He suggests, finger in the air again, that 50 percent of LoRa devices deployed for asset management incorporate a short-range IoT technology alongside; but the number is trending upwards, he says. “Short-range IoT is used for two purposes – for the configuration or activation of devices, and sometimes for geolocation in track-and-trace applications. In these cases, LoRa/LoRaWAN works as the pipe to feed the data to a local server or public cloud.”
It is informative, again, to compare comments from others. “The beauty of LPWA technologies is they provide wide-area coverage in places where there is no access to power. Short-range technologies are inherently dependent on access to power. So if you’re going to multi-mode an LPWA device you probably wouldn’t do it with a short range technology, outside of the use cases I’ve mentioned,” says Matt Hatton, founding partner at Transforma Insights.
We are back in the smart home, surrounded by metering devices and consumer gadgetry, connected and interconnected with Wi-Fi and Bluetooth. We should stay awhile, and hear Hatton out. He sees the trend away from hybrid IoT as a consequence of the early tendency to bundle LPWA tech into the mix, either to guard against legacy 2G/3G cellular switch-offs, or for last-gasp redundancy in case of cellular outages – “just because it’s so cheap.”
But he concludes, as well, this inclination is outmoded. The first scenario is “not cost effective” – and presumably not necessary, as well, on the grounds LTE-M, in particular, is originally designed and progressively available as a 4G/5G replacement for legacy 2G/3G M2M systems. The second scenario, where the likes of Sigfox (notably, with Securitas in Spain) is offering cellular backup in security alarms, in case of ‘jamming’, is just “not widely [deployed]”.
Hatton comments: “Firstly there is a tendency to shed unnecessary technologies in order to keep costs to a minimum. For early-deployed high-value use cases, the relative marginal cost of including an extra technology was minimal. For those IoT use cases that only became viable as costs came down, clearly the trend is towards including only the technologies that are absolutely necessary, for fear of making the whole thing unprofitable.”
The argument goes again that volume-growth in the IoT market, and certainly in outdoor tracking, will come from pairing-back and making-cheaper. Asked which industries are seeing the most crossover, Hatton responds: “Consumer and energy… For other cases, [there is] not much.” But, again, Sigfox’s bankruptcy proceedings suggest the IoT market has reached the bottom already, and that massive IoT is a myth – or at least that it remains a slog.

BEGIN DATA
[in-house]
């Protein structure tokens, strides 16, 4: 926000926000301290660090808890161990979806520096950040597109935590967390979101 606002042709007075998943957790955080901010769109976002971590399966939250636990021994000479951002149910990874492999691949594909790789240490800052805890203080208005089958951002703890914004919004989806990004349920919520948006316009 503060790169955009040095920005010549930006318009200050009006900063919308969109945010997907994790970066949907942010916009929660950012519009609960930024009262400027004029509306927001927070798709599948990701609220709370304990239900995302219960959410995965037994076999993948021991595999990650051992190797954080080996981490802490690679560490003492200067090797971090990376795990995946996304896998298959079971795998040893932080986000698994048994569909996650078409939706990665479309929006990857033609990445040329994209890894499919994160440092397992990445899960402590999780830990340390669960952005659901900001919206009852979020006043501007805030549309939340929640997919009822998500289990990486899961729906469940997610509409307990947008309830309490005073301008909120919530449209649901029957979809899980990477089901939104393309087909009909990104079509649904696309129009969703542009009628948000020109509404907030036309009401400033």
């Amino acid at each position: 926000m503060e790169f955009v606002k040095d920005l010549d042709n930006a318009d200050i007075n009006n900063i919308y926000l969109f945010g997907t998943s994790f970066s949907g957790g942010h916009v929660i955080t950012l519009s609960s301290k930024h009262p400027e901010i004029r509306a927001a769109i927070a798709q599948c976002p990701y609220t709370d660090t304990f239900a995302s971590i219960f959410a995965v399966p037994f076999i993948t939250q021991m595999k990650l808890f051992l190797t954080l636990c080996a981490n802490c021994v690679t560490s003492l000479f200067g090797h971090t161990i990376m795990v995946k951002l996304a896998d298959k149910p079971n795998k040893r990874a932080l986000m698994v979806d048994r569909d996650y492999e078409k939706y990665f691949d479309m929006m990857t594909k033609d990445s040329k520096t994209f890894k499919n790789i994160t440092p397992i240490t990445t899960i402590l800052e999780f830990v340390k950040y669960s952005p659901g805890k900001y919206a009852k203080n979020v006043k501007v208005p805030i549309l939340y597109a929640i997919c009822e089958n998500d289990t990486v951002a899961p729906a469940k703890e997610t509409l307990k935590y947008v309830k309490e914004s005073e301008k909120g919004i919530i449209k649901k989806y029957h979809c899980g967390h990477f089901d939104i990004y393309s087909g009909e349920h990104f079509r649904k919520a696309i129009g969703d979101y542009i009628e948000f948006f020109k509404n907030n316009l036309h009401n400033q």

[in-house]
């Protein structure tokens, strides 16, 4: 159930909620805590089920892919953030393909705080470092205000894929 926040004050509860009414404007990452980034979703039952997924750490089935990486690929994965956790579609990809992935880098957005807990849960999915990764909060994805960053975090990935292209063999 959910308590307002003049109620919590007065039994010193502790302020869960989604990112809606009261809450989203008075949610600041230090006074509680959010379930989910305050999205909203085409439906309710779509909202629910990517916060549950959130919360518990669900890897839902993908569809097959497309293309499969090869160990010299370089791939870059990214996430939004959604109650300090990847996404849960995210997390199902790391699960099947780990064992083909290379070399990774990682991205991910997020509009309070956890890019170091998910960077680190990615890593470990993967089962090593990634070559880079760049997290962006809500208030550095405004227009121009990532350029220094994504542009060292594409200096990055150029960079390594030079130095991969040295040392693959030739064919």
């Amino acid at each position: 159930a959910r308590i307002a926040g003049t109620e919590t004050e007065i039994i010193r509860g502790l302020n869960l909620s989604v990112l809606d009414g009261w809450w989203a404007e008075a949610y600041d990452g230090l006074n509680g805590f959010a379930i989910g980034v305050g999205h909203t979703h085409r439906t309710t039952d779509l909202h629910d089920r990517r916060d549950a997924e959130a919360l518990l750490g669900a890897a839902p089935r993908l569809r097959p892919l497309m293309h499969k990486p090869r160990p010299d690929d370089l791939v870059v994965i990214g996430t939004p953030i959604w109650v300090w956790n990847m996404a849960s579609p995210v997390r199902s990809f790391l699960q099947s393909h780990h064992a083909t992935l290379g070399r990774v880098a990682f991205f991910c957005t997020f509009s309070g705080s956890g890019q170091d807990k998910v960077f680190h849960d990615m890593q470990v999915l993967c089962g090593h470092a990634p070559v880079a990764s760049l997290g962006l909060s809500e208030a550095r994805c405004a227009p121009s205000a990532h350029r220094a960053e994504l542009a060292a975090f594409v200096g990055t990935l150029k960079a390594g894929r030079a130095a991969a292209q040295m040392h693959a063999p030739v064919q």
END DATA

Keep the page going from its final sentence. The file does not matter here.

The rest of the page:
The argument, as ever, is value must be created on top with telemetry data; that just selling dirt-cheap airtime does not add up. Pégulu talks about different solutions for different industries and different enterprises; they have to be made bespoke, he says, at least by industry-segment. “If you stay horizontal, and try to serve everyone the same way, then you end up serving no one. If you don’t understand your customers, then you don’t get it.”
Where is the most crossover? The question goes, this time, to Henri Bong, co-chief and co-founder at Singapore-based IoT production house UnaBiz. “Logistics and supply chain,” he replies. A different answer, then. Which applications? “Asset tracking,” he says. He explains: “[Hybrid IoT] is not a trend but a must-have… especially for companies that require ubiquitous and uninterrupted data streams from their sensors. Of course, it also requires the use case data to be more valuable than the combined connectivity costs.”
Hatton sees this, of course, even if he does not consider hybrid IoT to be a trend in terms of market volumes. “The use of multiple technologies typically brings some demonstrable value,” he says. In combination, lower costs, reduced power, and higher reliability (second-line redundancy) can be achieved by bundling LPWA tech with standard cellular, he says; periodic data dumps can be achieved by bundling them the other way.
But both ways, the LPWA technology does the donkey work. Hatton comments: “LPWA technologies are typically used as the ‘main’ connectivity, giving longer battery life. But in a lot of cases they do not allow for some necessary high bandwidth data transfers – for firmware updates, for instance. So the device will switch to LTE, for instance, to handle a multi-megabyte firmware update, and then go back to the LPWA technology for regular operation.”
Note, this article is taken from a new editorial report from Enterprise IoT Insights, Hybrid Low-Power IoT – How The IoT Industry Is Balancing Function And Efficiency. The report is available here, or by clicking on the image below. It is continued online from here.